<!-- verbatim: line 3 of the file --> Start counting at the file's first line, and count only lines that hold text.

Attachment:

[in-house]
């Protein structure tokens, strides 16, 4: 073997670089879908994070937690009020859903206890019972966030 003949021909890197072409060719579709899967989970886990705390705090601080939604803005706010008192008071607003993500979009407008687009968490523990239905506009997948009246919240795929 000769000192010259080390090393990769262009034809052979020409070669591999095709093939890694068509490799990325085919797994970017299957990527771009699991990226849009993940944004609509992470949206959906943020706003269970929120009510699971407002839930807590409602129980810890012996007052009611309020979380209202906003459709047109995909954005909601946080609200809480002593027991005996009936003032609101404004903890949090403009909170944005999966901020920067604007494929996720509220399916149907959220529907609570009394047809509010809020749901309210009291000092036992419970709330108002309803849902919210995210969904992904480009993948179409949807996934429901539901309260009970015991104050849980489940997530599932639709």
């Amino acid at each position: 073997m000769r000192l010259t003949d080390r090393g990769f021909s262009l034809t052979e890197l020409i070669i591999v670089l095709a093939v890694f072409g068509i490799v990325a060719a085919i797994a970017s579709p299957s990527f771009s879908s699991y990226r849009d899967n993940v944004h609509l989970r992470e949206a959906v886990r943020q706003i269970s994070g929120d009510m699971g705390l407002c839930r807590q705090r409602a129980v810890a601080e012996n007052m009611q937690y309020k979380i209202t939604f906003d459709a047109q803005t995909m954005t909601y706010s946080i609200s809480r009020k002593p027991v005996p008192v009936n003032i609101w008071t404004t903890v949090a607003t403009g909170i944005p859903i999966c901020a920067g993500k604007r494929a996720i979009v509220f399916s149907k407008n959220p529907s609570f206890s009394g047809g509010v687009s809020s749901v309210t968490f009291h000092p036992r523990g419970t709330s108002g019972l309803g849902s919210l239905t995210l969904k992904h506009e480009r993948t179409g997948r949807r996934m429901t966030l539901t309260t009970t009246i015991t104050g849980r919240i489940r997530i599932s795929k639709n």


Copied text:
């Amino acid at each position: 073997m000769r000192l010259t003949d080390r090393g990769f021909s262009l034809t052979e890197l020409i070669i591999v670089l095709a093939v890694f072409g068509i490799v990325a060719a085919i797994a970017s579709p299957s990527f771009s879908s699991y990226r849009d899967n993940v944004h609509l989970r992470e949206a959906v886990r943020q706003i269970s994070g929120d009510m699971g705390l407002c839930r807590q705090r409602a129980v810890a601080e012996n007052m009611q937690y309020k979380i209202t939604f906003d459709a047109q803005t995909m954005t909601y706010s946080i609200s809480r009020k002593p027991v005996p008192v009936n003032i609101w008071t404004t903890v949090a607003t403009g909170i944005p859903i999966c901020a920067g993500k604007r494929a996720i979009v509220f399916s149907k407008n959220p529907s609570f206890s009394g047809g509010v687009s809020s749901v309210t968490f009291h000092p036992r523990g419970t709330s108002g019972l309803g849902s919210l239905t995210l969904k992904h506009e480009r993948t179409g997948r949807r996934m429901t966030l539901t309260t009970t009246i015991t104050g849980r919240i489940r997530i599932s795929k639709n």